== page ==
It is hot. The latest heatwave of the summer is here and we are already feeling it.
Parts of the UK are expected to reach temperatures of 35C this week, once again making life difficult for people of all ages across of the country but particularly those currently working from home (as is the new hybrid working way of life).
Should you keep windows open or closed during a heatwave?
According to NHS advice, curtains should be kept shut to keep sun-facing rooms as shaded as possible.
The health service advises drinking plenty of fluid and avoiding excess alcohol, keeping out of the sun between 11am and 3pm, and avoiding exercise during the hottest part of the day.
Professor Amin Al-Habaibeh, an expert in heat transfer in buildings at Nottingham Trent University, tells The Independent: “It is all about heat transfer. We need to reduce heat gain to inside the building in hot weather.
“Heat gain comes mainly from two sources: solar radiation and hot air. Also we need to avoid ‘green house’ effect as this would increase the temperature inside the house.
“So if you have a conservatory, it is important to keep windows open during day time and ideally isolate it from the rest of the house to reduce thermal gain to the rest of the building due to the ‘green house’ effect.
“It is important keep the curtains closed during the day to reduce solar gain inside the house.”
On whether or not you should keep windows open, Al-Habaibeh says it depends on the type of house and the outside temperatures.
“In short, open windows when the temperature inside the house becomes greater than the external temperature, otherwise keep the windows closed,” he explains.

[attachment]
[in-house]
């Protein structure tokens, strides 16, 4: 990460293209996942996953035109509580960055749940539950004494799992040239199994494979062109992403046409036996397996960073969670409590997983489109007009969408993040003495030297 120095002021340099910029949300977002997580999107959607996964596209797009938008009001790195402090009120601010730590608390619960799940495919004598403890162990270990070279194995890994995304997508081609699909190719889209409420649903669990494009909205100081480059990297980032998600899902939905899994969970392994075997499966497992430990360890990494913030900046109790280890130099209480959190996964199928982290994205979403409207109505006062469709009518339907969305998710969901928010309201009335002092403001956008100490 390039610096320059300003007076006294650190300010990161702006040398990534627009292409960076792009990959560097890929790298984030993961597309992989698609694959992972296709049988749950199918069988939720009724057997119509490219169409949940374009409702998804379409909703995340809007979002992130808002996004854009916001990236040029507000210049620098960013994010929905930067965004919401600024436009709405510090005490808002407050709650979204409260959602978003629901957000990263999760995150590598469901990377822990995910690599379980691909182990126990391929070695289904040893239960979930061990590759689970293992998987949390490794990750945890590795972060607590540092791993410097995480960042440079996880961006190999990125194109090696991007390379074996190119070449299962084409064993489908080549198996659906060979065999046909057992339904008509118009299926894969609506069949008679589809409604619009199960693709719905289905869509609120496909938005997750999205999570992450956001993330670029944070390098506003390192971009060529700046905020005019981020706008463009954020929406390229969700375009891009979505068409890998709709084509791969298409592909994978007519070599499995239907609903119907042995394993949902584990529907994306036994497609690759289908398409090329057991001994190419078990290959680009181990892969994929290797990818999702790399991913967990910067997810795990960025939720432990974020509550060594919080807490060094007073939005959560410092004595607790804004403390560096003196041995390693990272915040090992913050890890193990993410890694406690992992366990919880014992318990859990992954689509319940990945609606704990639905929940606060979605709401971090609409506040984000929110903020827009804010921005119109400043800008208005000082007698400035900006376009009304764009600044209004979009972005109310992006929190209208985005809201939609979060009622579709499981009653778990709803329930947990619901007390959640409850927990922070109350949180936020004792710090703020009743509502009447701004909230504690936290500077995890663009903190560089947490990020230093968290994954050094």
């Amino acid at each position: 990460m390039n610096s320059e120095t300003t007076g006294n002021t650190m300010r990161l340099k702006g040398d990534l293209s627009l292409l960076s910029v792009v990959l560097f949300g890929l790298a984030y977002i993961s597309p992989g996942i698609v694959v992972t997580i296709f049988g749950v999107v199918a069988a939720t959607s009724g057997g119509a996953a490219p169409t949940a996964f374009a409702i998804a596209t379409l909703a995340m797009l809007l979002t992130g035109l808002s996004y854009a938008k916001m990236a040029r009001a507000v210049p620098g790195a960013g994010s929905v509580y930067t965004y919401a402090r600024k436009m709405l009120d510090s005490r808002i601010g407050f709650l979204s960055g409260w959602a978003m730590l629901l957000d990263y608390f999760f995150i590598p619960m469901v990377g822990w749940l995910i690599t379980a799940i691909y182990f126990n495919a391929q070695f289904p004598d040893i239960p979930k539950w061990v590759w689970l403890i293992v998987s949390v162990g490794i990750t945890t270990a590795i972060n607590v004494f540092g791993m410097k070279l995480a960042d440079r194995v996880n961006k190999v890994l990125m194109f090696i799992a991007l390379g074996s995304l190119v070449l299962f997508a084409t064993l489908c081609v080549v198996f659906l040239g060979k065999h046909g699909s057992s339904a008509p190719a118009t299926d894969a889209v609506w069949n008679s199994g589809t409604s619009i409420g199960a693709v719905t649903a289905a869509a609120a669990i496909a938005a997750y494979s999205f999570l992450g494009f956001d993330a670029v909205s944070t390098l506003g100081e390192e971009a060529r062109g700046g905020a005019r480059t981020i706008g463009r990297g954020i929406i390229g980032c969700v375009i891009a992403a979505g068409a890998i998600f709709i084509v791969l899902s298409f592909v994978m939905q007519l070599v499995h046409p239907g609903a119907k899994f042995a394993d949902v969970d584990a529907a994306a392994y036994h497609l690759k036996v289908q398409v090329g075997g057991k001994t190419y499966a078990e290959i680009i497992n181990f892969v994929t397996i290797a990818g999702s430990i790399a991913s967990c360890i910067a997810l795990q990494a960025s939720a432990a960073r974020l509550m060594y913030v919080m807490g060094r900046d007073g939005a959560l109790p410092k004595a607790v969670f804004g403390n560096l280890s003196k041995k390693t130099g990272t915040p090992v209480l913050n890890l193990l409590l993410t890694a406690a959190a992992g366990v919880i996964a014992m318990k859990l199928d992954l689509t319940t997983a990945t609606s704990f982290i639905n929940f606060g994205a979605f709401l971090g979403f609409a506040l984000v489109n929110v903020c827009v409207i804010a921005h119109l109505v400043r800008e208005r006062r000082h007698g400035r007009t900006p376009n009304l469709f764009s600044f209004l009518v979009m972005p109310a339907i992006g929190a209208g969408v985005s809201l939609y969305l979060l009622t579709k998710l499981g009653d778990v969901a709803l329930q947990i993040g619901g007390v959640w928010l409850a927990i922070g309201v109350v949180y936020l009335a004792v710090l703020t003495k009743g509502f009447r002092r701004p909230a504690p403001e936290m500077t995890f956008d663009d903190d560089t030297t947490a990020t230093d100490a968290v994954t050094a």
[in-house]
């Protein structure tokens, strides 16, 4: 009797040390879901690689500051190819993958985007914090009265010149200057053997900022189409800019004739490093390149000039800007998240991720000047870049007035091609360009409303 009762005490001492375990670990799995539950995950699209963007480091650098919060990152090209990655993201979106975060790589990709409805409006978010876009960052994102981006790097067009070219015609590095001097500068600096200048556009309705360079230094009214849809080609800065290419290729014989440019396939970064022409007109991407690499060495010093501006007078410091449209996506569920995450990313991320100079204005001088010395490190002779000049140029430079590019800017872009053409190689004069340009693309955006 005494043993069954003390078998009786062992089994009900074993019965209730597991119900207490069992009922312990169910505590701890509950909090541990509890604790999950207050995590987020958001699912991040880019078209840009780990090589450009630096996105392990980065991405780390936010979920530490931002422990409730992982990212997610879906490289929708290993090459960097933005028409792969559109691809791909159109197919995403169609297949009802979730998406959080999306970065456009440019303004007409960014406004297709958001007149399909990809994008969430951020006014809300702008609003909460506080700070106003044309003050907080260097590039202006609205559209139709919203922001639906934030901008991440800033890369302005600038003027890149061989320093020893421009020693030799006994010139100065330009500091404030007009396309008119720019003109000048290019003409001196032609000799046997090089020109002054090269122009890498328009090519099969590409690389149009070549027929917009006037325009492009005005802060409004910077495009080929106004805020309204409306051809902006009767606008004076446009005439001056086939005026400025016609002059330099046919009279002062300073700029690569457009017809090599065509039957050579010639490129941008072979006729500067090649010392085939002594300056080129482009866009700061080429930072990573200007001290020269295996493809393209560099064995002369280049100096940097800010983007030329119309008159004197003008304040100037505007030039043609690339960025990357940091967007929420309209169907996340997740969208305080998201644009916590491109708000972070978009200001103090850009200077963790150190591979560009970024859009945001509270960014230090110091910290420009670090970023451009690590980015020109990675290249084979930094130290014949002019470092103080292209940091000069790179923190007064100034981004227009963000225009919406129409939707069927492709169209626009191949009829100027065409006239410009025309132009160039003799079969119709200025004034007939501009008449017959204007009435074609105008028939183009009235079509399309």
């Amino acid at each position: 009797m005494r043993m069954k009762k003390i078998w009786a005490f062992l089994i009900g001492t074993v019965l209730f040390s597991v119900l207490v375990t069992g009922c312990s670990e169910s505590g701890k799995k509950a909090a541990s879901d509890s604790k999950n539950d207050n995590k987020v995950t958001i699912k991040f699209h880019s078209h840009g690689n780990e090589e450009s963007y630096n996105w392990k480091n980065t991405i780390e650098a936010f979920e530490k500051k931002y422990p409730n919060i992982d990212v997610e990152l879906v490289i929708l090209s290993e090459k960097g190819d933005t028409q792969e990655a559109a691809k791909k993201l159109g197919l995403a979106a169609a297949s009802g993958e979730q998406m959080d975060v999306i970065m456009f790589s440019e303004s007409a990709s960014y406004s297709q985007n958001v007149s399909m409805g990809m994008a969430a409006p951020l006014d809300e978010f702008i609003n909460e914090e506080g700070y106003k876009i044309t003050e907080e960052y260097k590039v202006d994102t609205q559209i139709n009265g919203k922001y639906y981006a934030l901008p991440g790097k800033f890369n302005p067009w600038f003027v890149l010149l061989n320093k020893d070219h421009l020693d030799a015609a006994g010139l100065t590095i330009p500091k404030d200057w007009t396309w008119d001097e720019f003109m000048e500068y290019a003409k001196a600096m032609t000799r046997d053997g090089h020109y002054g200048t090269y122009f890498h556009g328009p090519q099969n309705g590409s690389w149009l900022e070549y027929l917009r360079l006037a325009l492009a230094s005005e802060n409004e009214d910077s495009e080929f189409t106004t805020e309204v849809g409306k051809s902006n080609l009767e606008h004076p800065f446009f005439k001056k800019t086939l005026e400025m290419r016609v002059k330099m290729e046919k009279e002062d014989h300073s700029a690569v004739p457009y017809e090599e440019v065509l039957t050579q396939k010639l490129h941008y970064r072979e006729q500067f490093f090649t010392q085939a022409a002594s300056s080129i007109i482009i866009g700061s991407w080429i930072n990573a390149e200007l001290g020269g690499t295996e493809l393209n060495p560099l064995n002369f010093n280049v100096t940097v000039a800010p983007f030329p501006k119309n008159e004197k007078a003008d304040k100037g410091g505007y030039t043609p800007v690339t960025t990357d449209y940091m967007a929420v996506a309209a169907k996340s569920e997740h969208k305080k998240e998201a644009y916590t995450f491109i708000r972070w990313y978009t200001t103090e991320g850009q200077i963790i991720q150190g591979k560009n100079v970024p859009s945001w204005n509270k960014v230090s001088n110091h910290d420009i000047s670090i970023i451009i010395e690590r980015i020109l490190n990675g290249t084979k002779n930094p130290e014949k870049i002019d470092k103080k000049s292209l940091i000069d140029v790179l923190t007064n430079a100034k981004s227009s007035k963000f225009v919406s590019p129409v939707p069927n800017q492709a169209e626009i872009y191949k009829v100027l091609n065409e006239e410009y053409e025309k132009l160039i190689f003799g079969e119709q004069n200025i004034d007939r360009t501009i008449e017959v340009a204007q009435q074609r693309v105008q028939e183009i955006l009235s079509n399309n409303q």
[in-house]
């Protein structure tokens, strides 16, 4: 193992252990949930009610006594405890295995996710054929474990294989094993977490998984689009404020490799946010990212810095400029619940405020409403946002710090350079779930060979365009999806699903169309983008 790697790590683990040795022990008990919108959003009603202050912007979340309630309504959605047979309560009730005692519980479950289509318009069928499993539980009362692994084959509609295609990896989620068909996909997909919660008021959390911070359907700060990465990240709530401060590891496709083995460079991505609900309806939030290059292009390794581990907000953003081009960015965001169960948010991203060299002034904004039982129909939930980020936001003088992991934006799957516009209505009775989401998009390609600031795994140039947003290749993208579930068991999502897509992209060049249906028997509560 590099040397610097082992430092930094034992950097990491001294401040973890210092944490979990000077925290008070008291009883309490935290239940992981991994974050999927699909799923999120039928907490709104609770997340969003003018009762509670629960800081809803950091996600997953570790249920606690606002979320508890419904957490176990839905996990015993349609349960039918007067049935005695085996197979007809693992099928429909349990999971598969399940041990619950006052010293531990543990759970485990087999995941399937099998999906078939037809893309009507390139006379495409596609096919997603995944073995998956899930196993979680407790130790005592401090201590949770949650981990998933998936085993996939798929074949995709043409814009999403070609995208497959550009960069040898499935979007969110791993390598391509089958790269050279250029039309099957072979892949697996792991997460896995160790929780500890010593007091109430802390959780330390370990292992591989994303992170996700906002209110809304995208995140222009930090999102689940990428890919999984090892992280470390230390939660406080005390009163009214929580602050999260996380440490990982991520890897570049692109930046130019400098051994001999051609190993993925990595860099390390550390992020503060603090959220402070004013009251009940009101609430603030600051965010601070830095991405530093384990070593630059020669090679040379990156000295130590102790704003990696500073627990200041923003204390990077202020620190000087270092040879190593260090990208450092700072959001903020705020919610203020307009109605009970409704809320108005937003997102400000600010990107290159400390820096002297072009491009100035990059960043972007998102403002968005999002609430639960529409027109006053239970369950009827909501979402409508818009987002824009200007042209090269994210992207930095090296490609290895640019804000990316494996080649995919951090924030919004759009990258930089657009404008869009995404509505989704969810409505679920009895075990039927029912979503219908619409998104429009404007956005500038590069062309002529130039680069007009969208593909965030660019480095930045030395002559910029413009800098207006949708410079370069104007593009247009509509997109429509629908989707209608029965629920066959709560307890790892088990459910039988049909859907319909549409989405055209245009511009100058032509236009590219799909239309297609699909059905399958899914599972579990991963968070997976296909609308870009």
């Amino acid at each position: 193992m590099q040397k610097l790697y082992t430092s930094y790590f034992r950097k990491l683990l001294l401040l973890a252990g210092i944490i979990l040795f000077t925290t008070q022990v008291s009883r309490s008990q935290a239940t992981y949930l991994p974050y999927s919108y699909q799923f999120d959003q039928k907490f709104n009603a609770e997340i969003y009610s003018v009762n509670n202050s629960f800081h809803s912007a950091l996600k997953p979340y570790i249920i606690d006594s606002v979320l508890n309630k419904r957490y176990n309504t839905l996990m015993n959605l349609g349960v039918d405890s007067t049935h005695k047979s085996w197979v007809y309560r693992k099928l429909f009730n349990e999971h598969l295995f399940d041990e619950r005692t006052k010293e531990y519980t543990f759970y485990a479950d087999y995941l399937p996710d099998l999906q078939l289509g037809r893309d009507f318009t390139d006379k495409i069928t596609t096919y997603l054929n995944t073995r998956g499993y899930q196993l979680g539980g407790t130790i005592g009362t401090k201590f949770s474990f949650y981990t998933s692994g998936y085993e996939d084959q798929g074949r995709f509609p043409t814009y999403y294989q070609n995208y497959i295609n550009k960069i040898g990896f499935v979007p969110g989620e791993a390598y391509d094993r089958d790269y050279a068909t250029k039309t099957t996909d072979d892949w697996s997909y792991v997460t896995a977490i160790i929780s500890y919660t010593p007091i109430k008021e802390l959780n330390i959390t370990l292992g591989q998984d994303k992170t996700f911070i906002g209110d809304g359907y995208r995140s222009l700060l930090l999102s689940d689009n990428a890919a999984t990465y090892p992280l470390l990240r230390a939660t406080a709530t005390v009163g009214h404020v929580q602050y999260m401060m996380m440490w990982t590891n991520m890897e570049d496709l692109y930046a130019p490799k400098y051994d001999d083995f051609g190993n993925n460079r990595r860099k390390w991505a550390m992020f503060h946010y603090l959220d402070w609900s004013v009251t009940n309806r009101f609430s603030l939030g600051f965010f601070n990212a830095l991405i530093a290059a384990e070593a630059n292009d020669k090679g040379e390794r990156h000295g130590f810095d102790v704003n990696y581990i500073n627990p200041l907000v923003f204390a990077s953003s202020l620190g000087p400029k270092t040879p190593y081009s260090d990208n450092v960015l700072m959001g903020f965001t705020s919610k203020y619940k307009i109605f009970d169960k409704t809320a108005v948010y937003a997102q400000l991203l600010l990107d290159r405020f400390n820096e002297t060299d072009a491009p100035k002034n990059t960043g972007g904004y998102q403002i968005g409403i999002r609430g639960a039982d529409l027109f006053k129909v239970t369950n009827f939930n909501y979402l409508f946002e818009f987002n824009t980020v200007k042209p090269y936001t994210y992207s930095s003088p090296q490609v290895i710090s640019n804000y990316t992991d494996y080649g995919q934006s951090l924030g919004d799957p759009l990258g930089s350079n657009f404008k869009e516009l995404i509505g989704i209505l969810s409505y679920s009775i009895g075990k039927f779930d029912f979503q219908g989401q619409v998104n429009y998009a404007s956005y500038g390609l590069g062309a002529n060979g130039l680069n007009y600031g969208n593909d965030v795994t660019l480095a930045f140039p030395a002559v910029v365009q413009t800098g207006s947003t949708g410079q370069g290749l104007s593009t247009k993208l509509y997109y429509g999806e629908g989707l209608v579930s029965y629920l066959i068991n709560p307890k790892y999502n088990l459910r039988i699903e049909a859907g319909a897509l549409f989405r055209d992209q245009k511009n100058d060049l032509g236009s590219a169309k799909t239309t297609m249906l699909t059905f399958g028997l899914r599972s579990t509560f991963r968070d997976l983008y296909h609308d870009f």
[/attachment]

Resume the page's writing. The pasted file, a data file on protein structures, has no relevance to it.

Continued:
Dr Lindsay Browning, psychologist and sleep expert at bed retailer And So To Bed agrees that it’s best to keep windows closed where you can.
“Generally, when it is really hot outside it is a good idea to keep windows closed during the daytime, as you don’t want the hot external air to come into the house warming it up. However, after the sun goes down, the outside air will start to cool down,” Browning explains.
“At this point, it is a great idea to open the windows to let in a breeze of cool external air into the bedroom, helping cool the room and to provide needed air circulation.”
She also recommends keeping the room dark during the day to stop the sun from heating up the room.
A spokesperson for NHS Property Services says they recommend “closing blinds and curtains in rooms that face the sun, opening windows on the side of the building that is in the shade, but closing windows that are in direct sunlight”.
They also recommend to keep the windows closed if you have air conditioning so that cooler air can circulate.